Users have the option of becoming a member, where they will be billed a monthly fee for unlimited bicycle access, or pay for one-time, short term usage either through a downloadable app or at one of the numerous Rideshare kiosks. With fees ranging from just $2 for access to a bike for thirty minutes to $8 for 24-hours, Bike share is a great option for visitors and tourists who want to travel around the city on two wheels. The monthly fees are also very reasonable for residents who wish to use the program as well.
Once a user becomes a member or pays for a certain amount of access, they are able to use the Rideshare app to access a bike at any of the docks they wish, ride where they need to go and then return the bike to a dock close to their destination. In keeping with the environmentally-friendly aspect of the program, Rideshare docks are solar powered.
The program was launched a decade ago under then-mayor Adrian Fenty, himself an avid bicyclist. Over time it has proven very popular based on its current expansion from its original 400 bicycles available at 49 stations when the program first launched. After a brief trial period, Rideshare began offering e-bikes, or electronic bikes, which utilize an electronic motor. On the tenth anniversary of the program, the Department of Transportation stated that the service now boasted 26,585 active members and that riders had taken more than 27 million trips, totaling 150 million miles.
And while most would consider Rideshare an unqualified success, a 2019 study of the program by the Urban Institute found some issues. Analyzing the deployment of Rideshare docking stations against other demographic and geographic data, the Urban Institute found that “Areas with higher shares of white residents, lower poverty rates, higher income, and higher college attainment tend to have more stations available.” This came in contrast to Rideshare’s stated goals to make the service equally available for all. The report went on to note that biking infrastructure, such as designated bikini lanes, is not as developed in the neighborhoods where there is less Rideshare access and use. It recommended that the city look at being more equitable with its infrastructure, or else “Capital Bikeshare will likely only reinforce the existing divides of poverty and economic opportunity.”
The Safe Routes To School Program
Another way that the District has encouraged bicycle use is through the Department of Transportation’s Safe Routes to School program, founded in 2005. According to the Department of Transportation’s website, the program has three basic aims – To improve safety for students who walk and bicycle to school, to encourage students and their parents to walk and bicycle to school, and to boost student physical activity, reduce parents’ fuel consumption, and reduce pollution and traffic congestion near schools.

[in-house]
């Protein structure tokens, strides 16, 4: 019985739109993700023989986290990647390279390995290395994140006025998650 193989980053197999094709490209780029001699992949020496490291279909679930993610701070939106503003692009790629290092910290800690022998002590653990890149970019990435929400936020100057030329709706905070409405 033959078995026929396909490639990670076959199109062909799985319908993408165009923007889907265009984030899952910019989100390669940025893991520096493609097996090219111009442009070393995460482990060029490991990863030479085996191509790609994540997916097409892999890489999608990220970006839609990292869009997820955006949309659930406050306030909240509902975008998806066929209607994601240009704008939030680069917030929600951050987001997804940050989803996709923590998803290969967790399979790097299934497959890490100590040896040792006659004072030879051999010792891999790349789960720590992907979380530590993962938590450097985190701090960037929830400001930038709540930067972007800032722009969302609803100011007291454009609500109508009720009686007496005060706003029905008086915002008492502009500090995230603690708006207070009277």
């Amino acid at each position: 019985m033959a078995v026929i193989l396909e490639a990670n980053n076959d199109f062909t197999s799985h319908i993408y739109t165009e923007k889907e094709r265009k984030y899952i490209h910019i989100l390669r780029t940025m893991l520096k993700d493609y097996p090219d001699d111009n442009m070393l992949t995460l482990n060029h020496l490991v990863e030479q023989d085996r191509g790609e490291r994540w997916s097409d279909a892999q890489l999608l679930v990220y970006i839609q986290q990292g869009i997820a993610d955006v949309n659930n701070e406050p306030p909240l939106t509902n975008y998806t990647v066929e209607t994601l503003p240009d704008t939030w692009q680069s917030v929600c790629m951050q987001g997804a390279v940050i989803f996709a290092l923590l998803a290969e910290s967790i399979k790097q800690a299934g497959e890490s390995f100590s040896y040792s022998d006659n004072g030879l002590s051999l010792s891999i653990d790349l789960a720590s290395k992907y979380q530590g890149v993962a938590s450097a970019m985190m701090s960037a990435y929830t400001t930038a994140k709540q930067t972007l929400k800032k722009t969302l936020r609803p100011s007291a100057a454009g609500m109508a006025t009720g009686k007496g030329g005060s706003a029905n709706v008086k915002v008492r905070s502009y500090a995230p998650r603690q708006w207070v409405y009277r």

The GoDCGo Program
The GoDCGo Program is another program from the District Department of Transportation that encompasses promoting safe bicycle use. The overall mission of the GoDCGo program is to encourage the use of more sustainable transportation, including not just bicycles, but also through walking, carpooling and using public transportation.
In 2014, the District passed the DC Commuter Benefits Ordinance as part of the Sustainable DC Omnibus Amendment Act of 2014. Within the Commuter Benefits Ordinance is the requirement that all DC employers with 20 or more employees must offer some sort of transit benefits. One of those benefits options – Offering a tax-free subsidy for transit – can be applied for by employees who bicycle to work. As per the rule, employees would be eligible for reimbursement of up to $20 per month for reasonable biking expenses incurred including the purchase of a bicycle, repair, improvements and storage.
The program has certainly made an impact in the District. In a press release issued in 2020 to celebrate GoDCGo’s 10th anniversary, the Department of Transportation noted that in the decade of the program’s existence it has helped 313,000 people shift to a clean commute, decreased traffic by cutting 120 million single-occupancy vehicle trips, eliminated 357,000 tons of carbon dioxide from the air and saved 82 million gallons of gasoline.
What To Do If You Are In An Accident
And while it does seem as if those accident rates are low, that still doesn’t mean that one is entirely free from the possibility of becoming a statistic themselves no matter how careful they are. If that unfortunately becomes the case for any cyclist, there are a few simple steps they should take if they do happen to be in an accident.
First off, check yourself over for any injuries. And then, even if you feel like you have sustained none, strongly consider going to an emergency room for an expert opinion. Oftentimes injuries may not manifest themselves immediately, so it is always good to get a doctor’s examination.
If you have determined that you have not not received any injuries that require immediate attention, you will need to call the police to file a report. Even if it seems like the injuries and/or damage to all the involved vehicles seems either minimal or even nonexistent, it is always a good idea to have an official record of what happened in case it is needed later.
Make sure you document the accident as best you can. Use your phone to take pictures of the accident, any damage done to any vehicle involved as well as a general picture of the area in which it happened. If you are biking in a group, see if anyone was wearing a helmet cam, Go-Pro video camera or similar device that may have captured footage of what happened. If there are any witnesses, be sure to get their contact information.
Also, do not forget to exchange contact information with the other people involved in the accident, including any insurance information if applicable. But make sure that you don’t discuss the details of what happened with them too much.
Finally, reach out to a personal injury lawyer. If there are costs you might incur from an accident, whether they be medical or to repair damage to your bicycle, and the accident was not your fault, you may be entitled to compensation.
You can contact me at https://www.rhllaw.com/.